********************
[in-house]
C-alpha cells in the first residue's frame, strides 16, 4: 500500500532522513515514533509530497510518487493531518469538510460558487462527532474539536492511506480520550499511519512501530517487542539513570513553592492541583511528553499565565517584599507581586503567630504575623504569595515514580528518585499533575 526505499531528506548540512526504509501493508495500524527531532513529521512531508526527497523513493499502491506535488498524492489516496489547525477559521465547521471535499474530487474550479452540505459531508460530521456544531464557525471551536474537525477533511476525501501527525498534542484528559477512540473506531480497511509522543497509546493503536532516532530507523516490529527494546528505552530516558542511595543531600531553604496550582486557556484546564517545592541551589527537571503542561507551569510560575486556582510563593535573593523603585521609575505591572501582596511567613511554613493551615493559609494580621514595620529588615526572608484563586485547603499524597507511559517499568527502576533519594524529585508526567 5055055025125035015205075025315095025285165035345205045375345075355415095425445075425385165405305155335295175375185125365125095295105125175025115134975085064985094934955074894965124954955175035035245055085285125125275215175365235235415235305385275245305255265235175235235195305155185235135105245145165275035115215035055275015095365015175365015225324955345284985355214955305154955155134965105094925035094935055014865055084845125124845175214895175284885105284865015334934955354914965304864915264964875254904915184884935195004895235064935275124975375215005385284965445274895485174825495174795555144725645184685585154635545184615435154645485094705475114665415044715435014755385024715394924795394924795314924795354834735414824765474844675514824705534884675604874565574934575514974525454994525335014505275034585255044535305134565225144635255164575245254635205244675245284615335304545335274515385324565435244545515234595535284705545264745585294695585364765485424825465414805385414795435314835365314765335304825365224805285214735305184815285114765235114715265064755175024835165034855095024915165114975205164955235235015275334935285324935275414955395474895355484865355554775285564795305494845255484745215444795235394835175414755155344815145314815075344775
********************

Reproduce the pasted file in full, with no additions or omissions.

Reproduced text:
[in-house]
C-alpha cells in the first residue's frame, strides 16, 4: 500500500532522513515514533509530497510518487493531518469538510460558487462527532474539536492511506480520550499511519512501530517487542539513570513553592492541583511528553499565565517584599507581586503567630504575623504569595515514580528518585499533575 526505499531528506548540512526504509501493508495500524527531532513529521512531508526527497523513493499502491506535488498524492489516496489547525477559521465547521471535499474530487474550479452540505459531508460530521456544531464557525471551536474537525477533511476525501501527525498534542484528559477512540473506531480497511509522543497509546493503536532516532530507523516490529527494546528505552530516558542511595543531600531553604496550582486557556484546564517545592541551589527537571503542561507551569510560575486556582510563593535573593523603585521609575505591572501582596511567613511554613493551615493559609494580621514595620529588615526572608484563586485547603499524597507511559517499568527502576533519594524529585508526567 5055055025125035015205075025315095025285165035345205045375345075355415095425445075425385165405305155335295175375185125365125095295105125175025115134975085064985094934955074894965124954955175035035245055085285125125275215175365235235415235305385275245305255265235175235235195305155185235135105245145165275035115215035055275015095365015175365015225324955345284985355214955305154955155134965105094925035094935055014865055084845125124845175214895175284885105284865015334934955354914965304864915264964875254904915184884935195004895235064935275124975375215005385284965445274895485174825495174795555144725645184685585154635545184615435154645485094705475114665415044715435014755385024715394924795394924795314924795354834735414824765474844675514824705534884675604874565574934575514974525454994525335014505275034585255044535305134565225144635255164575245254635205244675245284615335304545335274515385324565435244545515234595535284705545264745585294695585364765485424825465414805385414795435314835365314765335304825365224805285214735305184815285114765235114715265064755175024835165034855095024915165114975205164955235235015275334935285324935275414955395474895355484865355554775285564795305494845255484745215444795235394835175414755155344815145314815075344775